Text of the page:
West Londoners have raised £6,000 in just one week to protect boatyards on a famous private island on the River Thames from development.

Twickenham businesses and residents raised the cash to apply for special protection for boatyards on Eel Pie Island so it’s harder to build on them.

Locals threw their support behind the campaign from Eel Pie Island Association, a group of businesses, leisure clubs and residents, after the JustGiving page launched in September.

Supporters said the boatyards are important to the island and must be kept how they are.

The island was once a hotspot for world-famous musicians, with the Rolling Stones, The Who, Genesis and Pink Floyd all playing at the Eel Pie Island Hotel before it burnt down in 1971.

The island is still home to a thriving boating community, residents and artists’ studios which are open to the public two days a year.

Eel Pie Island Association will now make a fast-track application to Historic England as part of its bid to get heritage asset status for the infrastructure used by the island’s boatyards, which employ locals.

If the bid is successful, their importance would be considered as part of any future planning applications so they can be protected from development.

A statement from the Eel Pie Island Association on the JustGiving page says the community is committed to keeping “employment land over residential land”.

It says: “Eel Pie Island’s boatyards are part of the rich heritage and culture of the Thames at Twickenham and the local community.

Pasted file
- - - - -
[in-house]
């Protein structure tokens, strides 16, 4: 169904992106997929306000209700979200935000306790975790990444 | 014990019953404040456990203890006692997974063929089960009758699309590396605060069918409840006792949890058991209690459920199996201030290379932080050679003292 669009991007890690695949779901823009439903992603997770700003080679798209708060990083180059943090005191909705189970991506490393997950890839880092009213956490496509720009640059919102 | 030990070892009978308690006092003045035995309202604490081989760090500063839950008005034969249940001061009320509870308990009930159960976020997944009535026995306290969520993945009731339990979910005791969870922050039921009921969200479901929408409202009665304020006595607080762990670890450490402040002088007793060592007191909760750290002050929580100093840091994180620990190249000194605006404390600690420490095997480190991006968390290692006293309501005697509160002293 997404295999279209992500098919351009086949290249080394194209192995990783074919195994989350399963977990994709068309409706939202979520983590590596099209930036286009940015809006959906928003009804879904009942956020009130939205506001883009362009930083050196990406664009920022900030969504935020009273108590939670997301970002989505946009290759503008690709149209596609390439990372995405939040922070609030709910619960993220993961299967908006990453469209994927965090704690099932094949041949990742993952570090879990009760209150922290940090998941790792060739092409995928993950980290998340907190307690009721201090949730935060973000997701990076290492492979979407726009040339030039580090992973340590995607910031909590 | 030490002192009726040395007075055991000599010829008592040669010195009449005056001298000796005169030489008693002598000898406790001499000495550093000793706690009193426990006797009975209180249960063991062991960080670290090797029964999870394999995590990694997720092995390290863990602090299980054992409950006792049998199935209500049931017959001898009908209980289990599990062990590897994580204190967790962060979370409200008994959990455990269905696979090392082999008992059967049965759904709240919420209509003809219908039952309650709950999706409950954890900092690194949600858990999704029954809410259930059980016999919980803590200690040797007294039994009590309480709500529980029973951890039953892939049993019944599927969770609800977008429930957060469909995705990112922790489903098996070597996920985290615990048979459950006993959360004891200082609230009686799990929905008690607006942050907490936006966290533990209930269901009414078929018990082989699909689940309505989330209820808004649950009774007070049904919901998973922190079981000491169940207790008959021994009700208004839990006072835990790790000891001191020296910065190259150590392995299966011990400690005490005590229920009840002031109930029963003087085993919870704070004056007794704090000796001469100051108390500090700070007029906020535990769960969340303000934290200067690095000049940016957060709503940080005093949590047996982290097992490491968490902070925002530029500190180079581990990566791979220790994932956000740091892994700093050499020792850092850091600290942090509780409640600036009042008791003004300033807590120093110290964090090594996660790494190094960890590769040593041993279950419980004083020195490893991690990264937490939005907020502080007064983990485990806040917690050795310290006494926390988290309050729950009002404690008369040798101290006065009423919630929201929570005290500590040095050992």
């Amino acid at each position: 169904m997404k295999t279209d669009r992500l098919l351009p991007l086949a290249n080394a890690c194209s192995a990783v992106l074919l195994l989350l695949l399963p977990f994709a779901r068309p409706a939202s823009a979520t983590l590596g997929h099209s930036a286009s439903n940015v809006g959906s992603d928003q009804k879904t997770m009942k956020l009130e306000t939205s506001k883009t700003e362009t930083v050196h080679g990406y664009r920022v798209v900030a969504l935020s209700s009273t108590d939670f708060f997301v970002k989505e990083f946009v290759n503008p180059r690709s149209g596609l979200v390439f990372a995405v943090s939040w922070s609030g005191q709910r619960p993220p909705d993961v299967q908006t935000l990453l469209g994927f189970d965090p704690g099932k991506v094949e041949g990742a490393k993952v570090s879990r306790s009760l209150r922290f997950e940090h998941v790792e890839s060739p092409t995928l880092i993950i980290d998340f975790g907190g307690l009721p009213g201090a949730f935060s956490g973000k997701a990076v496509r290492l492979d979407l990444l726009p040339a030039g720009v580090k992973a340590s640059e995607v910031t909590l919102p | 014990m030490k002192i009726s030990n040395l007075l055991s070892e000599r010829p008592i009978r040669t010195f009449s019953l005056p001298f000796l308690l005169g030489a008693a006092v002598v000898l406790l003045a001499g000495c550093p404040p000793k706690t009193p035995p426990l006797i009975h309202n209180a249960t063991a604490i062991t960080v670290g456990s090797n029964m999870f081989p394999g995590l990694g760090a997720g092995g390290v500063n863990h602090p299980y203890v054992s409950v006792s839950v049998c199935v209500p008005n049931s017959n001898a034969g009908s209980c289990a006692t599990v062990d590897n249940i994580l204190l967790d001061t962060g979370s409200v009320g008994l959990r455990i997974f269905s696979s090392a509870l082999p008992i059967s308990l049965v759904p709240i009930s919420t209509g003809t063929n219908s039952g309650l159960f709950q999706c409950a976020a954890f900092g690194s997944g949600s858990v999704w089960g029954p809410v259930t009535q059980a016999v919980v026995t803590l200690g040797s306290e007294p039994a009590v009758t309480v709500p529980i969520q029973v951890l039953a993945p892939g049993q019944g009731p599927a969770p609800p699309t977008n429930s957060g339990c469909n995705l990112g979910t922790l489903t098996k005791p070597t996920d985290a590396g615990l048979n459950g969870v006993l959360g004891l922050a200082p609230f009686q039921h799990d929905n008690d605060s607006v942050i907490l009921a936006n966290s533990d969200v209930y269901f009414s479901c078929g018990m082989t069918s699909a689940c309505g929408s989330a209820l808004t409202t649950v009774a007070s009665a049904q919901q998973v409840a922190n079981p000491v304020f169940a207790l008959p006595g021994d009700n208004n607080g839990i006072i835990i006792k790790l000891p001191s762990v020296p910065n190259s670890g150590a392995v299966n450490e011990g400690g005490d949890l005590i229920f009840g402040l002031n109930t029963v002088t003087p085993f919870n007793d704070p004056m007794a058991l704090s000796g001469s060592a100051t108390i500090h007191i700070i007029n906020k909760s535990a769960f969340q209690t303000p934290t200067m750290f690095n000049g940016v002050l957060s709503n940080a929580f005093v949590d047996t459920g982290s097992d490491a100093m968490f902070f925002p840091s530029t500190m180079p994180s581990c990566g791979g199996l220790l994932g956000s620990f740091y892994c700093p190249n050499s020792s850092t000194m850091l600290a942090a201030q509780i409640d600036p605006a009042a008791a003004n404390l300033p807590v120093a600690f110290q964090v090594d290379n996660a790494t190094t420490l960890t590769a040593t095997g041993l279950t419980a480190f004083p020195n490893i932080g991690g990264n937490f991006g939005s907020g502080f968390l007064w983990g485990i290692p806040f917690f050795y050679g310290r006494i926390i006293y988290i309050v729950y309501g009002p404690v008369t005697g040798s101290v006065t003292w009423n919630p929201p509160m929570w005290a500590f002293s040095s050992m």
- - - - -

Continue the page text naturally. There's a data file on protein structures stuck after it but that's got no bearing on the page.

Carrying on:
"We wish to protect Twickenham’s working waterfront which gives the area its character and provides employment.

“Many hundreds of boatyards once existed along the tidal shores of the Thames between Wapping and Teddington Lock.

"Today less than 20 remain along that same stretch of river.

"Nine of these are in the borough of Richmond, including the Eel Pie Island sites which currently house four separate businesses.

"The threat of redevelopment for residential use is ever present.

“The essential infrastructure of slipways, hardstanding, docks and wharfs are what makes the boatyards viable.

"They provide river-related industry in the heart of Twickenham and create an ever-changing vibrant visual environment for the public.

"Current planning guidance offers a degree of protection, but these sites need heritage status to ensure they remain active and functional for future generations.”

Supporting the JustGiving initiative, Heather Ganf wrote: “Let’s support the skills and hard work of all who contribute to the boat yards.

"The studios and environs are rich and unique.” 

Madeleine Jensen also called the boatyards “too precious to lose”.

Another commenter, who didn’t give their name, said: “The river is the very heart of Twickenham.

"Respect its spirit, its industry and vitality. Once the historic diverse beauty is developed for wealthy housing the soul is lost for ever.” 

Eel Pie Island Museum added: “The boatyards have been an integral part of the island since the 1890s – let’s keep it that way.”